Beirut

One thing I’ve learned from Beirut this past week is that trying to summarize all a visitor’s feelings, reactions and thoughts in one post would be dumb, so here I go.

I have never been in a place that felt so foreign and so familiar at the same time. Middle Eastern but so European, Arab but strongly French, Christian and Muslim in equal parts. Everything confuses me but also seems explainable with a little digging.

The amazing things… the food (outstanding, not a bad meal anywhere), the coffee (amazing 3rd wave high end), the art, the softness of the people, the endless style, the nightlife (best ever anywhere)… the maintaining of eye contact (man or woman) and the desire to be playful with the result of that sustained eye contact.

Seeing the way men pay attention to a woman, to Samira, very hard to explain but so natural, easy, appreciative (there is a flip-side to this as well, an occasionally startling difference in how Samira is treated versus how I am treated, in a bar, restaurant, coffee shop…. if a male employee is talking to an attractive female customer there is no point in even waiting around if you are a male customer, you do not exist)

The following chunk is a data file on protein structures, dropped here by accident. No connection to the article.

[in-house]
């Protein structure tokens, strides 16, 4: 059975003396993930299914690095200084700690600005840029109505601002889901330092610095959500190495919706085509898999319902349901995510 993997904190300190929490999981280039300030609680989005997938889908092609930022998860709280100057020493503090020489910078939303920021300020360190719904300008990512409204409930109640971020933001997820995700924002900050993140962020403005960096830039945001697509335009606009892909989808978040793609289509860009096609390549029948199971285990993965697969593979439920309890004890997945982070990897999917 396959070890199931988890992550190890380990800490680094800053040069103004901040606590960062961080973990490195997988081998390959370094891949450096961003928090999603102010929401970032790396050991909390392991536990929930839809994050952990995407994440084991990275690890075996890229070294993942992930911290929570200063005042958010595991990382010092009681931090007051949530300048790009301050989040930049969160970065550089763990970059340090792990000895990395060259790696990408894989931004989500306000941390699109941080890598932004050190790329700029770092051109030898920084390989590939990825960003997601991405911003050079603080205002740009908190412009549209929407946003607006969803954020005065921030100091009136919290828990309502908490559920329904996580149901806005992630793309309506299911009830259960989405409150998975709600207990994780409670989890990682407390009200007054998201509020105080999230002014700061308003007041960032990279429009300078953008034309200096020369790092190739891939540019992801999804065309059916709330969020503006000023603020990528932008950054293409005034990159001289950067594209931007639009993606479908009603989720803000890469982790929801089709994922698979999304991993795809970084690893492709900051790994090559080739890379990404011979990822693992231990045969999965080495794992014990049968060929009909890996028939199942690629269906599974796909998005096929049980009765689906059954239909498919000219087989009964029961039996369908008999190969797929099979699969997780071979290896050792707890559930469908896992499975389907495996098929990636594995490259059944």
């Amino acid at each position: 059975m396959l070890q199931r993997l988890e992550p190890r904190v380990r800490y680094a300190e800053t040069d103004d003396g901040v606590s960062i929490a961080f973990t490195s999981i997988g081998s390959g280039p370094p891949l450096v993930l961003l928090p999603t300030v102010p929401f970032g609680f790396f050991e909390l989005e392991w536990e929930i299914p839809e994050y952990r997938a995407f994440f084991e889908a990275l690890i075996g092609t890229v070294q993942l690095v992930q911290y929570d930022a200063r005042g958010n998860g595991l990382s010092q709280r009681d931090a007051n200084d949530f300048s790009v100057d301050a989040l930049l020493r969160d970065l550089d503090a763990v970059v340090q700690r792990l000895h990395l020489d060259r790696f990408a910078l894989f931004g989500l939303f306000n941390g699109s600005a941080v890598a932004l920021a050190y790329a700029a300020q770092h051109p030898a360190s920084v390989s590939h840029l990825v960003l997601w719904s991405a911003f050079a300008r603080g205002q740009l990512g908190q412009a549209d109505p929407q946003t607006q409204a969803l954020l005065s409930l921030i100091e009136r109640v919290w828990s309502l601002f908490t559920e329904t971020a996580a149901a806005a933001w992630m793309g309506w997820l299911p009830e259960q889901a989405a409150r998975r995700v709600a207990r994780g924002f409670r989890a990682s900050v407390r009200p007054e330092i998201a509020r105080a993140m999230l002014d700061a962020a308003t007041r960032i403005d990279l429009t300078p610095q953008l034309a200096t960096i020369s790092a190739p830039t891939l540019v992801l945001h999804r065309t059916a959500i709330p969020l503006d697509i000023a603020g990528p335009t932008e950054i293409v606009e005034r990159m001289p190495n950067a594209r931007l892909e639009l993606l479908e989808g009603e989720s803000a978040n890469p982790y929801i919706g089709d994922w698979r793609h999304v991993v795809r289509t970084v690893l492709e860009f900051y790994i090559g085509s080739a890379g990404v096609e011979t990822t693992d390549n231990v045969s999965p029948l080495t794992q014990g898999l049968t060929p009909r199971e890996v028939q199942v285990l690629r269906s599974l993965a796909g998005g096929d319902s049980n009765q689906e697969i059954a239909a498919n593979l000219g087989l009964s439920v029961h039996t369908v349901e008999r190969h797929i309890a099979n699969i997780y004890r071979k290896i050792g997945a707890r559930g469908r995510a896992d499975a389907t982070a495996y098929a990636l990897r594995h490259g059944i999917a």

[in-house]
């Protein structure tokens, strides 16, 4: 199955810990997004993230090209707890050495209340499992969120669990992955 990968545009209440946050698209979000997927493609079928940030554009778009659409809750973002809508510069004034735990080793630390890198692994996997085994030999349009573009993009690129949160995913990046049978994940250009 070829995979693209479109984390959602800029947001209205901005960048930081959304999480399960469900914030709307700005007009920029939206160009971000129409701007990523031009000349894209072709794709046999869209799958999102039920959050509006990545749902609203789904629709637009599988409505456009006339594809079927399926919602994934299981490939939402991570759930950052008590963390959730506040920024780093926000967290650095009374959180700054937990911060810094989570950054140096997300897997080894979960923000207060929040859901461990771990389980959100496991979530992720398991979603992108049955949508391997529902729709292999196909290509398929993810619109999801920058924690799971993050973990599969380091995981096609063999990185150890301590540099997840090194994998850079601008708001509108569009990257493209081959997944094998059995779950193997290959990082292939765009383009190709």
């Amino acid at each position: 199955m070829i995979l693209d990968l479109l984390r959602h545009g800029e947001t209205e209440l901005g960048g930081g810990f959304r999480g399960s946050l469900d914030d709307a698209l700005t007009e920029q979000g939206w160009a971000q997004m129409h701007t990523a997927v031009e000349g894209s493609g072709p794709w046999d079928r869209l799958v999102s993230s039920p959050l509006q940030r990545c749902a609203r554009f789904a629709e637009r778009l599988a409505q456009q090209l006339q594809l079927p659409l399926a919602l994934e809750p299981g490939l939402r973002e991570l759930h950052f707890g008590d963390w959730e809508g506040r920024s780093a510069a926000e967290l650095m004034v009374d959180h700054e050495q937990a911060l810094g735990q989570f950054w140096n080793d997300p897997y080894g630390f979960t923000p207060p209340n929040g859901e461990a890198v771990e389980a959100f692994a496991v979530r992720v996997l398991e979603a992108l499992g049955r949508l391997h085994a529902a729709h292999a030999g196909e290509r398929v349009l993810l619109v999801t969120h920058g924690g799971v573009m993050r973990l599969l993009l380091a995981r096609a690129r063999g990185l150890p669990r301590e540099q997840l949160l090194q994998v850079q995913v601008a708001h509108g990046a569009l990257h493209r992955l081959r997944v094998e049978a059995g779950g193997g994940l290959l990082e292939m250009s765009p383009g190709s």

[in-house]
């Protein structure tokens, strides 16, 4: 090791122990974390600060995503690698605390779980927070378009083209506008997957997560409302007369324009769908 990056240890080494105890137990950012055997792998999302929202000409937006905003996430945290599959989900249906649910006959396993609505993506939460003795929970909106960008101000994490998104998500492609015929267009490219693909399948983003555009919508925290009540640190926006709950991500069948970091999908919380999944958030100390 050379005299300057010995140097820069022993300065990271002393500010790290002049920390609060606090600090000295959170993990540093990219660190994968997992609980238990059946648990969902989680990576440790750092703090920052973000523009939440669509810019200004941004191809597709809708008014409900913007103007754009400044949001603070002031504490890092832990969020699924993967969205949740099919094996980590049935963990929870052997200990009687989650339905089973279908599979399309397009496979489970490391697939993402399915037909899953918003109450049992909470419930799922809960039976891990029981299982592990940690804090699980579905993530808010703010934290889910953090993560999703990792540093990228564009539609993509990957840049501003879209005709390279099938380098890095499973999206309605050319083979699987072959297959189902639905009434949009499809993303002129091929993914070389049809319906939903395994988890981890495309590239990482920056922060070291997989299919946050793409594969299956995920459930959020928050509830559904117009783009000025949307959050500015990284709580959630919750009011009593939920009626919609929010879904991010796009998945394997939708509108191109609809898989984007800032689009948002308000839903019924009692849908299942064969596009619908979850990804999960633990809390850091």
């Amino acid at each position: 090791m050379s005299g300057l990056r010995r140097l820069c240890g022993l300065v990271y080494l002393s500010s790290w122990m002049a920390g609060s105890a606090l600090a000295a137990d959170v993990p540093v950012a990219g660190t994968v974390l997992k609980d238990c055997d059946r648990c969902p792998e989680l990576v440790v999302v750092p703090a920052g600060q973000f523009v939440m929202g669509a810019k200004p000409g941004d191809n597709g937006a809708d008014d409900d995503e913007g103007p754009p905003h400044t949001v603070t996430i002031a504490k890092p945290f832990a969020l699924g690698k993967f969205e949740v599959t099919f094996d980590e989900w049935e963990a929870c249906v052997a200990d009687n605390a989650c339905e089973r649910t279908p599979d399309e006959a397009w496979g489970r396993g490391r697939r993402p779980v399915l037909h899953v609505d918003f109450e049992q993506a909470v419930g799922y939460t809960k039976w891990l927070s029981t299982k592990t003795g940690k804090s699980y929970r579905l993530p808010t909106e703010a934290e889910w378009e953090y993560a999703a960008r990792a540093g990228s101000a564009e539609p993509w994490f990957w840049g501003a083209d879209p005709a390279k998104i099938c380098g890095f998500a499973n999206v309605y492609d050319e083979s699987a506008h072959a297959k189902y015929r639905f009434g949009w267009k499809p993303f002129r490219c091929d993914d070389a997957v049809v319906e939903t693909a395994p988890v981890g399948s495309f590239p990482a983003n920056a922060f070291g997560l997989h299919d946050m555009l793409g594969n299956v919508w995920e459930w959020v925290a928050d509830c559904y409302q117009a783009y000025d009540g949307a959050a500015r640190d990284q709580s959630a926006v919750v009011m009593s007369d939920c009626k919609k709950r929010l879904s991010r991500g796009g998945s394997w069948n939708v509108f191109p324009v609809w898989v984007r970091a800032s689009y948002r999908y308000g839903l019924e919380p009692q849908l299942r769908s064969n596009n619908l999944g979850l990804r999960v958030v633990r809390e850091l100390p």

The frustrations… the traffic (because of corruption), the lack of pubic transit (because of corruption), the painfully slow and spotty internet (because of corruption), the rolling power blackouts (because of corruption)… in ALL of these cases there is the means and the money to easily fix the issues but keeping them mostly broken is more profitable for those in power and there seems to be almost no interest in the public good.

Of the frustrations that are easily experienced by a tourist the only one that really impacts a visit is the traffic, the rest is easy enough to ignore, deal with, or find charming, locals definately seem to find a certain charm in the city’s deficiencies, a power cut in a hoping bar at night will invariably be met with cheers and laughs or varying levels of silliness and cynicism.

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